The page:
Advocates realized that getting public officials and the public to accept the fact that even young people who committed terrible acts could change over time was critical to getting policy changes.
As Calvin put it, “The brain science [about] development, the ability of young people to turn themselves around, the importance of treating young people as precious—all of these ideas cut across concepts and values in law, religion, and child welfare. I thought of them as a Trojan horse that looked like life without parole on the outside, but inside of it were all the ideas that are central to dramatically changing the justice system as it pertains to young people, period, but certainly when it comes to the issue of transferring youth to the adult system.”
A key component of the advocacy work in California was the collaboration that developed between Human Rights Watch and Healing Dialogue and Action. Many families of homicide victims and families of incarcerated youth became united in their belief that sending youth to the adult criminal justice system or giving them sentences of life without parole were simply not appropriate.
From 2007 to 2015, these families and other advocates supported a handful of bills dealing with life without parole. But after the first couple of bills failed, in large part because of the need to secure a two-thirds vote of the Legislature, the strategy shifted to securing incremental changes. For example, one measure known as SB 9 was passed in 2012 by a majority vote.
Javier Stauring, who directs Healing Dialogue and Action, recalled “one mom whose child was murdered sitting on one side of a legislator, and a mom whose child was serving life without parole sitting on the other side of the legislator. And both moms were telling the legislator, ‘It’s wrong, wrong to do this [life without parole] to children.’”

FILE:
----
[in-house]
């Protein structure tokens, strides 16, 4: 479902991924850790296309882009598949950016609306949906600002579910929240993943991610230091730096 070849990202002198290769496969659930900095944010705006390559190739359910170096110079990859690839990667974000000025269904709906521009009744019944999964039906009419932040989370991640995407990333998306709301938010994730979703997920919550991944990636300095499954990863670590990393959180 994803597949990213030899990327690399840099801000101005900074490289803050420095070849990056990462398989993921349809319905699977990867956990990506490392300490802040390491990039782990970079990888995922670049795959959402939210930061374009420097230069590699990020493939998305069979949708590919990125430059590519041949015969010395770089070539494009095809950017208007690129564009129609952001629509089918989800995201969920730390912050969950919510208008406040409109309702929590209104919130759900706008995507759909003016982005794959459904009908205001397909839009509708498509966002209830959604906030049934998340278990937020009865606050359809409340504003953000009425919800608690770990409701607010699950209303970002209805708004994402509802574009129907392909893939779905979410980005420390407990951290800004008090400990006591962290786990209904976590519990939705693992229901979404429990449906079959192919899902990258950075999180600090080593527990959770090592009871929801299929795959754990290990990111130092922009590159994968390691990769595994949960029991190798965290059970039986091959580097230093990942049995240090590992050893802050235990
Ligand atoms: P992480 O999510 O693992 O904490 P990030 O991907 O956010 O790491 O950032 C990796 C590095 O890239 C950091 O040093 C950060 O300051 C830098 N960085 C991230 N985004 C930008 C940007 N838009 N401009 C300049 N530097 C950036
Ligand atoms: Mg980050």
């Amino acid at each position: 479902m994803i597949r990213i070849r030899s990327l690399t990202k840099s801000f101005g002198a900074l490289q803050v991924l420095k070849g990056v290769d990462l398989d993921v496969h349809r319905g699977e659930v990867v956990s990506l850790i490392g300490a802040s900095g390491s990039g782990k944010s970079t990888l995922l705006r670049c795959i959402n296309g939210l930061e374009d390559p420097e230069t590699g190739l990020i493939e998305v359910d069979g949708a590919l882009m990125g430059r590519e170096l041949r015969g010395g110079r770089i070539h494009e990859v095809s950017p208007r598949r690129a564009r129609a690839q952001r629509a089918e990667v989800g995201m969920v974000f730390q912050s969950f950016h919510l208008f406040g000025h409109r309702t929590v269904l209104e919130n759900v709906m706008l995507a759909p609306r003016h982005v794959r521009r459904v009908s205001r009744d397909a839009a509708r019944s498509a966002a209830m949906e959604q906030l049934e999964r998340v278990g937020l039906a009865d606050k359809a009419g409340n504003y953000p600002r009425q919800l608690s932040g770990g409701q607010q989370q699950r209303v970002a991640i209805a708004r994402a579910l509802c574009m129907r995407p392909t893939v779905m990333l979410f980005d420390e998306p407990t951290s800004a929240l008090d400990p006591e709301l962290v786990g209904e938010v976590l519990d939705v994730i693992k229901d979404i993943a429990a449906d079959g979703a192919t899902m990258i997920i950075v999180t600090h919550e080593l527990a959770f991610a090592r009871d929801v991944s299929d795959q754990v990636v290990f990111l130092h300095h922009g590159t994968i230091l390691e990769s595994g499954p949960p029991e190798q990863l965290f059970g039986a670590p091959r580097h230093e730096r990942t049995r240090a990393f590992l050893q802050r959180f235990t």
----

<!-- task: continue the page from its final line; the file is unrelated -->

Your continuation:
That law took effect in 2013 and has allowed people who received sentences of life without parole for crimes committed when they were younger than 18 to petition the court for reconsideration and a parole-eligible sentence. Acceptance of the petition and the resentence is left to the discretion of the court. This historic law was the first of its type passed in the country.
Another law, passed in 2013, has allowed youth under the age of 18 who received lengthy sentences in adult prisons to go before the parole board after serving 15, 20, or 25 years. It meant that California youth who were serving extremely long sentences received an early chance to get out. Under the law, the parole board is instructed to give “great weight” to the age of the offender at the time of the crime and to recognize that youth have diminished culpability compared to adults who commit the same crime.
When that law was passed, about 6,500 people in California prisons had been under the age of 18—some had been as young as 14—when they committed their crimes and about 4,000 of them had received sentences that were long enough to make them eligible for the youth offender parole process. In 2015, another law, SB 261, extended the youth offender parole process to youth who had committed crimes between the ages of 18 to 23, making an estimated 20,000 people potentially eligible for youth offender parole.